AP English Literature & Composition Terms | SYMBOLS | 60second Recap®

Here’s the scoop. If you can understand your friends’ body piercings,
you can figure out the symbols in any novel on this planet. More on that—next. A symbol is something that represents something
else. But how do you know when a lighthouse is just
a lighthouse—or when that otherwise-ordinary object stands for something else entirely? Like I said: Think about your friends’ body
piercings. Because when is a tongue stud ever just a tongue stud, right? Here’s what I mean. Maybe your friend got
that cartilege piercing just because it looks pretty freaking awesome. Or maybe the kid behind you in chemistry just
likes having a post through his lower lip. Or maybe all these elective wounds actually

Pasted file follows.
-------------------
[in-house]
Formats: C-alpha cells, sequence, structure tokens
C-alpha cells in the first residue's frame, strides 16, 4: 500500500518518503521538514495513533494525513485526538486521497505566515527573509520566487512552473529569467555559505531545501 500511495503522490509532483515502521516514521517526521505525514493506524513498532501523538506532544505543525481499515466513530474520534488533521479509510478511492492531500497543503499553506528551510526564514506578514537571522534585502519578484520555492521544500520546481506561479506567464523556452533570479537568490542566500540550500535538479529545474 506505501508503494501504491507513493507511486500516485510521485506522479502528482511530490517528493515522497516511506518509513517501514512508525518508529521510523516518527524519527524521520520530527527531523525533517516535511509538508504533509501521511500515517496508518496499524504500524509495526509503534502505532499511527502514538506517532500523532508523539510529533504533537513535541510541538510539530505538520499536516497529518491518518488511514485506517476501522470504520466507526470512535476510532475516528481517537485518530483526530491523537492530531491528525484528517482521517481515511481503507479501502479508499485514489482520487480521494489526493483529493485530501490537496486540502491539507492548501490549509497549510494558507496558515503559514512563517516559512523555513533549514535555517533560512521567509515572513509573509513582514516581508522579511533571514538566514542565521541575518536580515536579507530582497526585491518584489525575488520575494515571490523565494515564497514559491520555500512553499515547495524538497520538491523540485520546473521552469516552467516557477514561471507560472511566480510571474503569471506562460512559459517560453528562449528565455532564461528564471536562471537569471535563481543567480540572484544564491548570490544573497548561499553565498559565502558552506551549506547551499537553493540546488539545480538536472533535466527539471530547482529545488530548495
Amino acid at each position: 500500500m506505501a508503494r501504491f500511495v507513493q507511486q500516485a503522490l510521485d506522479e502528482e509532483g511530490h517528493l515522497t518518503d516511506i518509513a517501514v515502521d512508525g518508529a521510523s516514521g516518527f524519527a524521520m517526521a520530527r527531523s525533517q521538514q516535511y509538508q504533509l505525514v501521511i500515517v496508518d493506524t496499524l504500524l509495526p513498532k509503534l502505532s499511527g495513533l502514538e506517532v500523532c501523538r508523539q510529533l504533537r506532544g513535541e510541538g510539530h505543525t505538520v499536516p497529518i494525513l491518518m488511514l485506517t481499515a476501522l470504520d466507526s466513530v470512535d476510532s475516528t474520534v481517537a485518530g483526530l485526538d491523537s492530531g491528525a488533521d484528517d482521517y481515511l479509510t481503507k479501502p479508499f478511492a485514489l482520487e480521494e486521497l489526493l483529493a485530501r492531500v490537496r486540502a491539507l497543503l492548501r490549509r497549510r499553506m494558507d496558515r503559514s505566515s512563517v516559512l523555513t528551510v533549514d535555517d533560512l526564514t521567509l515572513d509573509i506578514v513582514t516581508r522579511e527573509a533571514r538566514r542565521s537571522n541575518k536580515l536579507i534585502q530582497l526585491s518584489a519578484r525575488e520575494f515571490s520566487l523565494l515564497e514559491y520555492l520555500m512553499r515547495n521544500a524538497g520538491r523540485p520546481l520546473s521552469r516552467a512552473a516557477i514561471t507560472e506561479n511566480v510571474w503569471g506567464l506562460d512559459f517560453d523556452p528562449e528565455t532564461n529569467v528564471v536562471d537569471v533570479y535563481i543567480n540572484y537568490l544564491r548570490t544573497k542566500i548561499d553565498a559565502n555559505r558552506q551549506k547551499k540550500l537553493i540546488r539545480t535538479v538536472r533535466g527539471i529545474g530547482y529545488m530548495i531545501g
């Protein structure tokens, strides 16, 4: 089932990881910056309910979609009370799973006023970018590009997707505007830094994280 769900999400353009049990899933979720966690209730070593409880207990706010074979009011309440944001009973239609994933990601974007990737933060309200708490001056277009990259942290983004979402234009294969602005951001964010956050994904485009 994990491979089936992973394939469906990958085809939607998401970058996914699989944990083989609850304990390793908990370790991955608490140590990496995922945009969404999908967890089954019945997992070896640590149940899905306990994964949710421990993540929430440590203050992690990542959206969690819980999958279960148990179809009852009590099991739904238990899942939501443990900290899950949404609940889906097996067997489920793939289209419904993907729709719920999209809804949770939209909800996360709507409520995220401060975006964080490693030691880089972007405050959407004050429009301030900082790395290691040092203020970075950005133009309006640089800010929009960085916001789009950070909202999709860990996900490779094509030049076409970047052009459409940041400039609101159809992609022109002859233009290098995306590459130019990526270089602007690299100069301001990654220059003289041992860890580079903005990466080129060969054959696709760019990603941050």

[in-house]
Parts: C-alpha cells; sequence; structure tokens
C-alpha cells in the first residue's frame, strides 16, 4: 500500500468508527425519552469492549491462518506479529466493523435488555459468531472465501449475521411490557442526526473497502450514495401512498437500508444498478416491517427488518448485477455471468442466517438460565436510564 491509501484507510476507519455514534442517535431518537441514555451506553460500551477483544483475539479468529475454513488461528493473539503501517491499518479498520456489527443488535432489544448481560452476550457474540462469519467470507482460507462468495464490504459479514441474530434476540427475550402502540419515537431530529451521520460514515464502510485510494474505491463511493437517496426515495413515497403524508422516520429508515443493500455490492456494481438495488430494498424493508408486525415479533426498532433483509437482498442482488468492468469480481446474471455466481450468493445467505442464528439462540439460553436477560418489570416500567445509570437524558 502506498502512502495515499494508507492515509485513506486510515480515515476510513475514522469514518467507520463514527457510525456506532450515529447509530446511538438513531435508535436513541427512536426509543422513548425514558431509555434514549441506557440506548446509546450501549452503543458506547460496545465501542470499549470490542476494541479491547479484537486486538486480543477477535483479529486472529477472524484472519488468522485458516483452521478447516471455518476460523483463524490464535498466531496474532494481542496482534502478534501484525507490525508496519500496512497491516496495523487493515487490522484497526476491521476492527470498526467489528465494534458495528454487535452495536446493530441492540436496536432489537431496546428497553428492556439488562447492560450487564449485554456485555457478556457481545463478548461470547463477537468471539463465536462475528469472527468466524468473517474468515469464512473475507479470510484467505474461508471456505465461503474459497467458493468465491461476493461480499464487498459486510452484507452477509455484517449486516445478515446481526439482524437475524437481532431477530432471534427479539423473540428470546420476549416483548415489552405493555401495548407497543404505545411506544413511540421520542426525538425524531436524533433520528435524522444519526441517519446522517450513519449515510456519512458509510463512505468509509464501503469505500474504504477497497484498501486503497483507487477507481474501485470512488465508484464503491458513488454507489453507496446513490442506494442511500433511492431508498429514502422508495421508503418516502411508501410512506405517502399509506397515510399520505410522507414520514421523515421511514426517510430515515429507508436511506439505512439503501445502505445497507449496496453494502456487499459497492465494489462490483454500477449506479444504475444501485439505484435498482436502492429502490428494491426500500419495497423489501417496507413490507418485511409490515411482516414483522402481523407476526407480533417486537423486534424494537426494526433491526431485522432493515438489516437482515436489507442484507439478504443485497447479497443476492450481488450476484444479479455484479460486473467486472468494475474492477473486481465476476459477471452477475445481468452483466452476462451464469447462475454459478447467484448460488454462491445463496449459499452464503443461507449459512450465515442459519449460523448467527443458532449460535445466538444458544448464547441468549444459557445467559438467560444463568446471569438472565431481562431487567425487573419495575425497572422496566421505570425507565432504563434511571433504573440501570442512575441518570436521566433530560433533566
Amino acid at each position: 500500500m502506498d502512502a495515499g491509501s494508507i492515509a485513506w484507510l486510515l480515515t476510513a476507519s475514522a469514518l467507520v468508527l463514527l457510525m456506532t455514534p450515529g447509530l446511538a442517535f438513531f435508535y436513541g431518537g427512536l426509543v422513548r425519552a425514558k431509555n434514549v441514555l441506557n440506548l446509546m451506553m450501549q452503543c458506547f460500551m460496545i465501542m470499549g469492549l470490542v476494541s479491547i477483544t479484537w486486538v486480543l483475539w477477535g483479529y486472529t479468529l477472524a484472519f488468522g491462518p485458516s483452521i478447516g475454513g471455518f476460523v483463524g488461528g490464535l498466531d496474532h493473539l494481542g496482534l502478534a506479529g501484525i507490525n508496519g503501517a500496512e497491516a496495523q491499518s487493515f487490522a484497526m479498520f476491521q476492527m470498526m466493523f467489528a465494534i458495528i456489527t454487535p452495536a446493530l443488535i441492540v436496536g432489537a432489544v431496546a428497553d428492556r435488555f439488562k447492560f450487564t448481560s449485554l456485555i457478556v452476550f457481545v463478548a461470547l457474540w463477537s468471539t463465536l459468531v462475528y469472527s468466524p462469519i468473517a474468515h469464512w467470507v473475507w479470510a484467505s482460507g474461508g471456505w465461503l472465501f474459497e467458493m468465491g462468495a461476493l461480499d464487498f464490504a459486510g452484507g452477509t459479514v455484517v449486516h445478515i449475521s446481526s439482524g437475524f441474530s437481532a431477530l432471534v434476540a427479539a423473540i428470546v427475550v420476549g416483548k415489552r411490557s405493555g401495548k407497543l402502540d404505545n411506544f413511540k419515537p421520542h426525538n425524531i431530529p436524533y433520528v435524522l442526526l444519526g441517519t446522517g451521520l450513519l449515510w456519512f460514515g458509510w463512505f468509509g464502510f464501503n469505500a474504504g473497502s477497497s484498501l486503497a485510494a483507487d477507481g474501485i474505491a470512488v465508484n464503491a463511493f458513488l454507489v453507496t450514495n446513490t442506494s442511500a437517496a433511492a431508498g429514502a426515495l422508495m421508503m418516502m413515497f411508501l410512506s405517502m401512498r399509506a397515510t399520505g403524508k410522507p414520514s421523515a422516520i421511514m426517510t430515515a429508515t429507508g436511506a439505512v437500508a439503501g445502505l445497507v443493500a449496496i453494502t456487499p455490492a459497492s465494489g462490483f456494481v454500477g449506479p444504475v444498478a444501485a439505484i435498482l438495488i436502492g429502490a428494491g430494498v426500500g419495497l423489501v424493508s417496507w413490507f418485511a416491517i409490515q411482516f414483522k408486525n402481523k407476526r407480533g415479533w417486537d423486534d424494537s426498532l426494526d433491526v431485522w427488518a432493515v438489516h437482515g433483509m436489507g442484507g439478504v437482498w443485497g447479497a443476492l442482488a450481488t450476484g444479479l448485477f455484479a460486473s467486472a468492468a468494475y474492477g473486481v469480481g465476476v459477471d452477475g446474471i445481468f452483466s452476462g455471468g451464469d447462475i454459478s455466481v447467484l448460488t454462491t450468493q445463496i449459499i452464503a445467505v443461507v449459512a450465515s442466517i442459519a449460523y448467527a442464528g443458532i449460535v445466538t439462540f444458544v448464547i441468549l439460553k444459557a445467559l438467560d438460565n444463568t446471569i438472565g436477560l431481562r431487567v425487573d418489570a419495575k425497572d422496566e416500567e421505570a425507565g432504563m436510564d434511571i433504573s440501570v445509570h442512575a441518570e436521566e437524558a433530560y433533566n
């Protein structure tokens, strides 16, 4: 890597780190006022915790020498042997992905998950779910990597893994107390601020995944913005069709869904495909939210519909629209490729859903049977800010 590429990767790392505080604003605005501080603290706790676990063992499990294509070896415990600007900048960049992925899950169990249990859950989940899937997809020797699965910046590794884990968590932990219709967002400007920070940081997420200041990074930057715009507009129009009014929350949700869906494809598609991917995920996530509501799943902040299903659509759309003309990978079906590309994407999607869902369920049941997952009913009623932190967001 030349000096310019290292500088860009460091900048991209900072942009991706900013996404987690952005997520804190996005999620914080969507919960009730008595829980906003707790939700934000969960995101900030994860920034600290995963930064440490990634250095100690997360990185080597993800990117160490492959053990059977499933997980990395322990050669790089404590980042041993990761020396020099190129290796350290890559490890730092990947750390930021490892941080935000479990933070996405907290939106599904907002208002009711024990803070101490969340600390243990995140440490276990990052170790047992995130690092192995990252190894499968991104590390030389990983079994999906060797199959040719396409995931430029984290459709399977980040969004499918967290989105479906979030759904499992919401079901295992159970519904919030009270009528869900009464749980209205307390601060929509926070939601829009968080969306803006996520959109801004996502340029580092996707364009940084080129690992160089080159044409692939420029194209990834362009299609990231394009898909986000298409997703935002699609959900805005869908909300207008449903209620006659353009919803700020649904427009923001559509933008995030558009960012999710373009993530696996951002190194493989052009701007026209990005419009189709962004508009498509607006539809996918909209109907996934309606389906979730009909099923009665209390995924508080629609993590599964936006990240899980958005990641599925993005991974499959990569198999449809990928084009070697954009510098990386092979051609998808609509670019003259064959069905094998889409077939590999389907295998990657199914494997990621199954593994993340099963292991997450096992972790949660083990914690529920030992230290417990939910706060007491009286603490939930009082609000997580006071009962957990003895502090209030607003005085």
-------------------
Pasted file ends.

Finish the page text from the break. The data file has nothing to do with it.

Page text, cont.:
mean something. Independence, rebellion, individuality, spunk. You know, they’re symbols. Symbols in literature are like that, too.
They beg for you to look deeper. Often, they’ll reappear several times—as
though the author’s trying to make sure you get the point. But even if they don’t, symbols
tend to stand out. And if they aren’t standing out? Start asking
yourself the question: What is this author trying to say? When you figure that out, the symbols will
pop. And so, I bet, will your grades.

2 Replies to “AP English Literature & Composition Terms | SYMBOLS | 60second Recap®

  1. Symbols are initially confusing, simply because they don't appeal to the senses.                                                             They appeal to the intellect and the imagination 

  2. Yeah Jenny, Motifs are more difficult because I think that people don't always understand they're significance but they're very important 🙂

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